We’ve come a long way and we’ve got a long way to go. That’s how I feel about the world of Roots as 2016 comes to a close. Our show, our new radio partnership and roots music in general are all in promising, exciting places. The mainstream music business is reckoning with Americana in ways it hasn’t in ages, evidence Sturgill Simpson’s Grammy nominations and recent album sales triumphs for the format. And we’re well up the learning curve at WMOT/Roots Radio, so whatever we’ve done on the air so far, 2017 will be better. Thus, this year’s winter break from Music City Roots, while one week longer than usual, will be less of a break behind the scenes than usual. We’ve got plans and we love what we do, so there’s no reason to take our foot off the gas now.
This week’s show will be less of a holiday extravaganza than some years past. It’s a bit more of our regular order mix of the vintage and the new, the twangy and the blue. We’ll rock at show’s end with new music from the Kentucky Headhunters. Conspicuous as well is the couple of musical couples nestled in the middle of the show with two extravagantly different takes on country music.
Somebody recently asked me what happened to the term Country & Western, and that’s a long story, but there are bands and fans who retain emphasis on the Western, with a sensibility that merges classic, swinging musicianship with cowboy/cowgirl couture. Case in point is East Nashville’s The Farmer & Adele, the spirited concept of Keenan Wade and Grace Adele. Grace, who grew up with a burning desire to join the Rockettes, brought a love of theatre and old-fashioned show biz to Nashville seven years ago.
“We discovered the Time Jumpers and Riders In The Sky,” Adele said on the phone with Wade from a venue in Michigan this weekend. “It was the perfect blend of jazz and country music. And it still has that theatrical base to it as well. We dove into music of the 30s and 40s: Bob Wills and Homer & Jethro.” Keenan is a tight mandolin player whose Jethro Burns chops were honed by spending picking time with some of the instrument’s jazz greats. Adele is an effervescent singer and songwriter who studied rhythm guitar and penned a series of songs with the Riders’ Ranger Doug. The new tunes didn’t fit her existing band. So The Farmer & Adele was born, and it’s been the main focus for more than a year now. They’re a quartet in full Western regalia with Chris Bauer on lap steel and Jimmy Sullivan on bass. A debut album featuring the musicians from Riders in the Sky came out last year.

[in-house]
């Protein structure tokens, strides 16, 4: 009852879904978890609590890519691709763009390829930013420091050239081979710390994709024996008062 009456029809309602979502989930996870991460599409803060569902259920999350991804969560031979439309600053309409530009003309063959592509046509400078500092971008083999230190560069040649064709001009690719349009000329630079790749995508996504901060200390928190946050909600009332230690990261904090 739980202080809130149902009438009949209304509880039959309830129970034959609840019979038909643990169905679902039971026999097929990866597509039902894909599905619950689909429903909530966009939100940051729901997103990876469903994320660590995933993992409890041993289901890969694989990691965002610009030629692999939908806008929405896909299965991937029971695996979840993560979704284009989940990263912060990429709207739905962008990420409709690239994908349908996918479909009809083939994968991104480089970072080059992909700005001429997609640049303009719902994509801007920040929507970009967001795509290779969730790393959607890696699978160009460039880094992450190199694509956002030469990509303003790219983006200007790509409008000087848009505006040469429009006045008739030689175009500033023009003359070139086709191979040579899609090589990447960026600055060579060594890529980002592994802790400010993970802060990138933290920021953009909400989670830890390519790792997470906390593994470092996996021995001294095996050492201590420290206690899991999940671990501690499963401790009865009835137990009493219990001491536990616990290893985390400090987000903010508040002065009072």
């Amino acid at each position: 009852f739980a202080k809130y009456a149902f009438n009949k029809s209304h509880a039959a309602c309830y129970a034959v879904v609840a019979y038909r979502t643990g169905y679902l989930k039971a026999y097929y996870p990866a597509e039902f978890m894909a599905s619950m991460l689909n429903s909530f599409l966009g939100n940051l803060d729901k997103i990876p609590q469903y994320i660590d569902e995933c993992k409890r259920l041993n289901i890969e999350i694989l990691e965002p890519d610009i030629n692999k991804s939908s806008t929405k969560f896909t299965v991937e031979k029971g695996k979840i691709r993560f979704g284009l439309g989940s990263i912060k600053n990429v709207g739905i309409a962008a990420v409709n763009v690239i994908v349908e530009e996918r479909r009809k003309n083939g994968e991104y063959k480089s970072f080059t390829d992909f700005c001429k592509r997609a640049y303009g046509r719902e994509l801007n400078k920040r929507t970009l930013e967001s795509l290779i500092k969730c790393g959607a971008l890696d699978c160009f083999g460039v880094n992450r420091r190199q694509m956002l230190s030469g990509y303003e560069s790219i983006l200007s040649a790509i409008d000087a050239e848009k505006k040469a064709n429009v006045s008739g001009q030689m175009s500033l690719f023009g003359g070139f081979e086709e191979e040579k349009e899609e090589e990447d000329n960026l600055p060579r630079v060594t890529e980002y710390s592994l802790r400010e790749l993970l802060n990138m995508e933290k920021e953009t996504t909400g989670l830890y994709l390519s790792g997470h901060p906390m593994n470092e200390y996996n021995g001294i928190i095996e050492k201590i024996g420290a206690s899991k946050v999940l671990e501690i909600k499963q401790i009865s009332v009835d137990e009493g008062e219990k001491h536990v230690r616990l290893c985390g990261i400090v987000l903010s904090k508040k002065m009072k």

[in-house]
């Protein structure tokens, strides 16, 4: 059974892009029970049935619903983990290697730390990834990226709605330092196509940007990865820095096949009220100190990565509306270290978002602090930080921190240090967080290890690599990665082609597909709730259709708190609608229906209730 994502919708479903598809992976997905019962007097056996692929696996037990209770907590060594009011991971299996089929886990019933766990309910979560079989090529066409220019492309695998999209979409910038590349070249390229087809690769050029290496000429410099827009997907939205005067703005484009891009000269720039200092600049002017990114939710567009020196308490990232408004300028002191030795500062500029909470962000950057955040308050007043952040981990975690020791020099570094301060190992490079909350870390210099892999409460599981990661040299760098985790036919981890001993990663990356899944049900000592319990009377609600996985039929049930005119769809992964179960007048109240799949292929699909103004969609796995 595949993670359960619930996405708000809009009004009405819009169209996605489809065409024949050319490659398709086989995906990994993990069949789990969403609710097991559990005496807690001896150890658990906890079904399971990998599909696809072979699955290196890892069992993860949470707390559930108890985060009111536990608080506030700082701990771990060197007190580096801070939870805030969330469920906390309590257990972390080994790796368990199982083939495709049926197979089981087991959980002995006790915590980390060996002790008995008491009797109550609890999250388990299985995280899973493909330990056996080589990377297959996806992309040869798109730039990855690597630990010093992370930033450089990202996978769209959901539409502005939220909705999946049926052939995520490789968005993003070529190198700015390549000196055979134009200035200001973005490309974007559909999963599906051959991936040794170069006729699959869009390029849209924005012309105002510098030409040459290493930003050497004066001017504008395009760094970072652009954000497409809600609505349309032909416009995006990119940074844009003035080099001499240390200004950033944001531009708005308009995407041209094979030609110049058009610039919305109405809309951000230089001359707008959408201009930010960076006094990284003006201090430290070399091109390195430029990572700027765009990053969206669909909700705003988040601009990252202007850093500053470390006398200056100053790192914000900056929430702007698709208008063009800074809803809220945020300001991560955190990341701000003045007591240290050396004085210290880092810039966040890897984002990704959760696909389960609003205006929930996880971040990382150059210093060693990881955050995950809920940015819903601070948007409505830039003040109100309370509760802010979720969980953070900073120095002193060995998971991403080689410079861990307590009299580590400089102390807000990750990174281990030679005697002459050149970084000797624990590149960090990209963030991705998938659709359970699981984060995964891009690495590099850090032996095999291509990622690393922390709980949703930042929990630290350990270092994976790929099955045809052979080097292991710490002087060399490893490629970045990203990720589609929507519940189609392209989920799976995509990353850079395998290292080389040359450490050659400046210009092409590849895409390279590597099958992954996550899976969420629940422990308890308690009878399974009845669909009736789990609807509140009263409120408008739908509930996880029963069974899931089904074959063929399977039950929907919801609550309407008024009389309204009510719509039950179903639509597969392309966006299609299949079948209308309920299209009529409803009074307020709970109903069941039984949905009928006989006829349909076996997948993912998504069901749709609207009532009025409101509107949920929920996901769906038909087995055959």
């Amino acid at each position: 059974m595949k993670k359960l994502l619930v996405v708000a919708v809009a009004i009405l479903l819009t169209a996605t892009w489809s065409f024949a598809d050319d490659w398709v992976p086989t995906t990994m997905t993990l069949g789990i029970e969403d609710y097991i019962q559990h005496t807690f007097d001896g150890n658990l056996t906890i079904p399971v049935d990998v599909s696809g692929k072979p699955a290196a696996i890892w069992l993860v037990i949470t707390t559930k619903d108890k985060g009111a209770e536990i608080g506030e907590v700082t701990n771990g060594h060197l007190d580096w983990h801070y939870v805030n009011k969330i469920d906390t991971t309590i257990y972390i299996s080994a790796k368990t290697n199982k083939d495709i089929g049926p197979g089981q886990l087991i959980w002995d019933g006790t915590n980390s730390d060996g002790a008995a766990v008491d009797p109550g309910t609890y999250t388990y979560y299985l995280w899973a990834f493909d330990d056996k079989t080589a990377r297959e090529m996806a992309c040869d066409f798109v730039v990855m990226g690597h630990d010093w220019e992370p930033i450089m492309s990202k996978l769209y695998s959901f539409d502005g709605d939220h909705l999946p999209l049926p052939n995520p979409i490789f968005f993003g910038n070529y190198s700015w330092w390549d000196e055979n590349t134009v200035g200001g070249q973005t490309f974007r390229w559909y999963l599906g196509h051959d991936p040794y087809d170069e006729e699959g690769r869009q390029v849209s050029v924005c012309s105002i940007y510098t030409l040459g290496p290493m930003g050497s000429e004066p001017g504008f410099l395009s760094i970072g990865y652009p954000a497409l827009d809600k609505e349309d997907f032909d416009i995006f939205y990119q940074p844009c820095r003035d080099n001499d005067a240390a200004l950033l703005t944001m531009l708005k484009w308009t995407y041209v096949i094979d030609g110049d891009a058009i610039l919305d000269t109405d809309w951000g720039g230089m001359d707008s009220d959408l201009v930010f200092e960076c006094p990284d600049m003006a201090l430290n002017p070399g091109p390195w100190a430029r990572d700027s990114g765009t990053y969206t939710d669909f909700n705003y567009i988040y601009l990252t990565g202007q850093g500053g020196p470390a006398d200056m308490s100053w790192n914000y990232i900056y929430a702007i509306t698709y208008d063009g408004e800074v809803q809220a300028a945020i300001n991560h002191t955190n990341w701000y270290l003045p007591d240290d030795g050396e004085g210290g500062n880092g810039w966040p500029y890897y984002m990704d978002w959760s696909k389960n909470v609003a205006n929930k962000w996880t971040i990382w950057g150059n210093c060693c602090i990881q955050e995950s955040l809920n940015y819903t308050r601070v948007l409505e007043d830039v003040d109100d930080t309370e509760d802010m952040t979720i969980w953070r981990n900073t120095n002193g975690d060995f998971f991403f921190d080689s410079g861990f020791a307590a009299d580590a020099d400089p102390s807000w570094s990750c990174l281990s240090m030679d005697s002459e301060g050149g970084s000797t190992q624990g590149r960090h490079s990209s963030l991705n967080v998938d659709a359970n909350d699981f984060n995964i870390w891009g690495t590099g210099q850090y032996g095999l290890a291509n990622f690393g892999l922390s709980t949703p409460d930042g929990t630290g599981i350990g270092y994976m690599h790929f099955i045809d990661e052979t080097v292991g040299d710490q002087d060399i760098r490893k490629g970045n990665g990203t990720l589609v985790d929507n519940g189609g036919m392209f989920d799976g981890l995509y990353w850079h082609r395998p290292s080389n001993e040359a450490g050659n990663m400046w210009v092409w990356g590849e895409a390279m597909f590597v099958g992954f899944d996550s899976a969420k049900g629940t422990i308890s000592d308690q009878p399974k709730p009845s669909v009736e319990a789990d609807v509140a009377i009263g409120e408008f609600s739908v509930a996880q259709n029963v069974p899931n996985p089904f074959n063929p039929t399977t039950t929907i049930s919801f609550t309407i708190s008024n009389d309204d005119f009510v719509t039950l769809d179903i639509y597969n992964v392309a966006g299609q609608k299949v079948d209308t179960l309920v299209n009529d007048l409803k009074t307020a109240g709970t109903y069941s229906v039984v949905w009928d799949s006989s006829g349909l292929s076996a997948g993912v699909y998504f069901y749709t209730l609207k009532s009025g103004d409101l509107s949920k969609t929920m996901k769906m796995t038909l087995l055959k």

Hymn for Her might be F&A’s punky older counterpart – old time in a way but post-modern in their look and approach to acoustic and electric roots. The married couple of Wayne and Lucy Waxing continue their endless ramble of America in their vintage Airstream camper/home. They’ve gigged relentlessly, culminating recently in playing the venerable eTown radio show with Sarah Jarosz. Also it seems AXS, the live music channel, loves them, naming their album Drive Til U Die as among its ten best Americana albums of 2016, and its hotspots calendar flagged their gig at Music City Roots as among the five “can’t miss concerts in Nashville in December,” alongside Widespread Panic and David Crosby. (We agree!) If you’ve not seen them you’re in for an eye-popping treat. The duo makes hard-edged juke joint music with multiple instruments at once and crackly odd vocal effects.
Closing the show is a return visit from the Kentucky Headhunters, those defiantly independent, improbable hit-makers of the early 1990s. Here’s what I wrote when they performed in late 2015: “They started life as the weirdly named Itchy Brother in 1968, which was on its way to the very not weird move of singing with Led Zeppelin’s boutique label Swan Song Records. But then drummer John Bonham died and that all went sideways. Founding brothers Richard and Fred Young reconfigured the band and released the album Pickin’ On Nashville in 1989. I have to think even Mercury Records was surprised by its performance: double platinum sales, a Grammy Award and four charting hits.”
The Young brothers and company have great news: a new album on Plowboy Records that sounds as fresh and down/dirty as anything they’ve ever done. Kudzu magazine reviewer Michael Buffalo Smith, a super-fan, just wrote that “none of their albums has ever rocked my world like On Safari.” Given that it’s their 12th LP, that’s testimony to the band’s staying power and commitment to the Southern rock and rustic soul that’s driven them since the 70s. Recorded just days after the death of the Youngs’ father, there’s an extra edge of emotion and abandon that will I’m sure infuse the band’s set this week.
And up in the first slot is Australian sibling trio The Buckleys. The teenagers are an award-winning electric/acoustic country outfit that’s throwing down on stages around their home country and the US. Their MCR performance is part of a Nashville stay with multiple gigs and writing appointments with big timers. They’ll be a fresh voice from a country that’s always surprising us on the roots music front.
By the way, as you’ve probably read, our “off season” starts with a special show in Gatlinburg to raise money for the victims of the recent fires there. Come on out on Saturday to catch a day long outdoor show with many of our favorite artists and the Zac Brown Band. Details on our website. As for our wrapping up of 2016, God bless y’all. We thank you for your listenership, indulgence, patience and abundant enthusiasm. We feel a great well of joy for our musical family here at year’s end, and we’re glad you’re part of it.